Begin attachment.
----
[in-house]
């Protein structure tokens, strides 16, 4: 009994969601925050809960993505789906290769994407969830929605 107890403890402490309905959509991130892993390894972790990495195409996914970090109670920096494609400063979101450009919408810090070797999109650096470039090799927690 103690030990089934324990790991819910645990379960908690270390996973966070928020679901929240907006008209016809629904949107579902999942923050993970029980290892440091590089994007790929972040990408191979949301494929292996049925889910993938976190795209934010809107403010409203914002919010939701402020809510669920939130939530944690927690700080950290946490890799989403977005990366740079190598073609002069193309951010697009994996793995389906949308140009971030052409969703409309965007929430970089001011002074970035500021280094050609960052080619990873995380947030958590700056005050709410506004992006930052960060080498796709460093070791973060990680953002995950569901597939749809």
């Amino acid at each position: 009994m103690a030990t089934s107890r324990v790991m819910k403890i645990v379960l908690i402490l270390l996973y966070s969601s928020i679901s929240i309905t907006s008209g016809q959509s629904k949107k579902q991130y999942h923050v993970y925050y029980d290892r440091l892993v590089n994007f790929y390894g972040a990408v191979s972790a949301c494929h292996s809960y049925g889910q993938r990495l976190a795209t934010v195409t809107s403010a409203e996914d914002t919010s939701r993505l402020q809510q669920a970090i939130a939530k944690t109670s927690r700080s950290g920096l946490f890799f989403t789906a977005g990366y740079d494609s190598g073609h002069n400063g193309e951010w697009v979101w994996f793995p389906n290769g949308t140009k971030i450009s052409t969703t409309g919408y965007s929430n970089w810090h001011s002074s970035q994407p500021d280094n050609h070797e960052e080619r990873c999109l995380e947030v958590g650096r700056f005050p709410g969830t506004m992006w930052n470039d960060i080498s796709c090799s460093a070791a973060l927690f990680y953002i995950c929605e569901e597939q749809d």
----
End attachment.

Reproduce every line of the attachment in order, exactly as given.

[in-house]
């Protein structure tokens, strides 16, 4: 009994969601925050809960993505789906290769994407969830929605 107890403890402490309905959509991130892993390894972790990495195409996914970090109670920096494609400063979101450009919408810090070797999109650096470039090799927690 103690030990089934324990790991819910645990379960908690270390996973966070928020679901929240907006008209016809629904949107579902999942923050993970029980290892440091590089994007790929972040990408191979949301494929292996049925889910993938976190795209934010809107403010409203914002919010939701402020809510669920939130939530944690927690700080950290946490890799989403977005990366740079190598073609002069193309951010697009994996793995389906949308140009971030052409969703409309965007929430970089001011002074970035500021280094050609960052080619990873995380947030958590700056005050709410506004992006930052960060080498796709460093070791973060990680953002995950569901597939749809």
């Amino acid at each position: 009994m103690a030990t089934s107890r324990v790991m819910k403890i645990v379960l908690i402490l270390l996973y966070s969601s928020i679901s929240i309905t907006s008209g016809q959509s629904k949107k579902q991130y999942h923050v993970y925050y029980d290892r440091l892993v590089n994007f790929y390894g972040a990408v191979s972790a949301c494929h292996s809960y049925g889910q993938r990495l976190a795209t934010v195409t809107s403010a409203e996914d914002t919010s939701r993505l402020q809510q669920a970090i939130a939530k944690t109670s927690r700080s950290g920096l946490f890799f989403t789906a977005g990366y740079d494609s190598g073609h002069n400063g193309e951010w697009v979101w994996f793995p389906n290769g949308t140009k971030i450009s052409t969703t409309g919408y965007s929430n970089w810090h001011s002074s970035q994407p500021d280094n050609h070797e960052e080619r990873c999109l995380e947030v958590g650096r700056f005050p709410g969830t506004m992006w930052n470039d960060i080498s796709c090799s460093a070791a973060l927690f990680y953002i995950c929605e569901e597939q749809d």